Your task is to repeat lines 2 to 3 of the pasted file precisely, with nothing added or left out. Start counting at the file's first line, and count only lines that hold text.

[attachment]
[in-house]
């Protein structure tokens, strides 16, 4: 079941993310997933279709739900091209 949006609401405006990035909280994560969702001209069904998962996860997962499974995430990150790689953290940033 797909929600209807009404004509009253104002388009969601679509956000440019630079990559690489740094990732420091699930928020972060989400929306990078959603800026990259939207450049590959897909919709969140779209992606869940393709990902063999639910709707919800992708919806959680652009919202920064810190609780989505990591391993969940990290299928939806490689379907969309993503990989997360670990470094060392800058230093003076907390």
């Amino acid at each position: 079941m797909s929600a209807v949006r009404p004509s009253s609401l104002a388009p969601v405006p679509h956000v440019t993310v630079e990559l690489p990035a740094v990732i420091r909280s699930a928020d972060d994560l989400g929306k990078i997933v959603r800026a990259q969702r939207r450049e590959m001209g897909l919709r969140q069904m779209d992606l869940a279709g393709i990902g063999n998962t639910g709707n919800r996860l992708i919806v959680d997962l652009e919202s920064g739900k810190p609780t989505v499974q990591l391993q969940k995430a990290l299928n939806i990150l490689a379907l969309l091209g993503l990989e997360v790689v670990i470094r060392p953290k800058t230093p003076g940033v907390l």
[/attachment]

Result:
């Protein structure tokens, strides 16, 4: 079941993310997933279709739900091209 949006609401405006990035909280994560969702001209069904998962996860997962499974995430990150790689953290940033 797909929600209807009404004509009253104002388009969601679509956000440019630079990559690489740094990732420091699930928020972060989400929306990078959603800026990259939207450049590959897909919709969140779209992606869940393709990902063999639910709707919800992708919806959680652009919202920064810190609780989505990591391993969940990290299928939806490689379907969309993503990989997360670990470094060392800058230093003076907390």
């Amino acid at each position: 079941m797909s929600a209807v949006r009404p004509s009253s609401l104002a388009p969601v405006p679509h956000v440019t993310v630079e990559l690489p990035a740094v990732i420091r909280s699930a928020d972060d994560l989400g929306k990078i997933v959603r800026a990259q969702r939207r450049e590959m001209g897909l919709r969140q069904m779209d992606l869940a279709g393709i990902g063999n998962t639910g709707n919800r996860l992708i919806v959680d997962l652009e919202s920064g739900k810190p609780t989505v499974q990591l391993q969940k995430a990290l299928n939806i990150l490689a379907l969309l091209g993503l990989e997360v790689v670990i470094r060392p953290k800058t230093p003076g940033v907390l």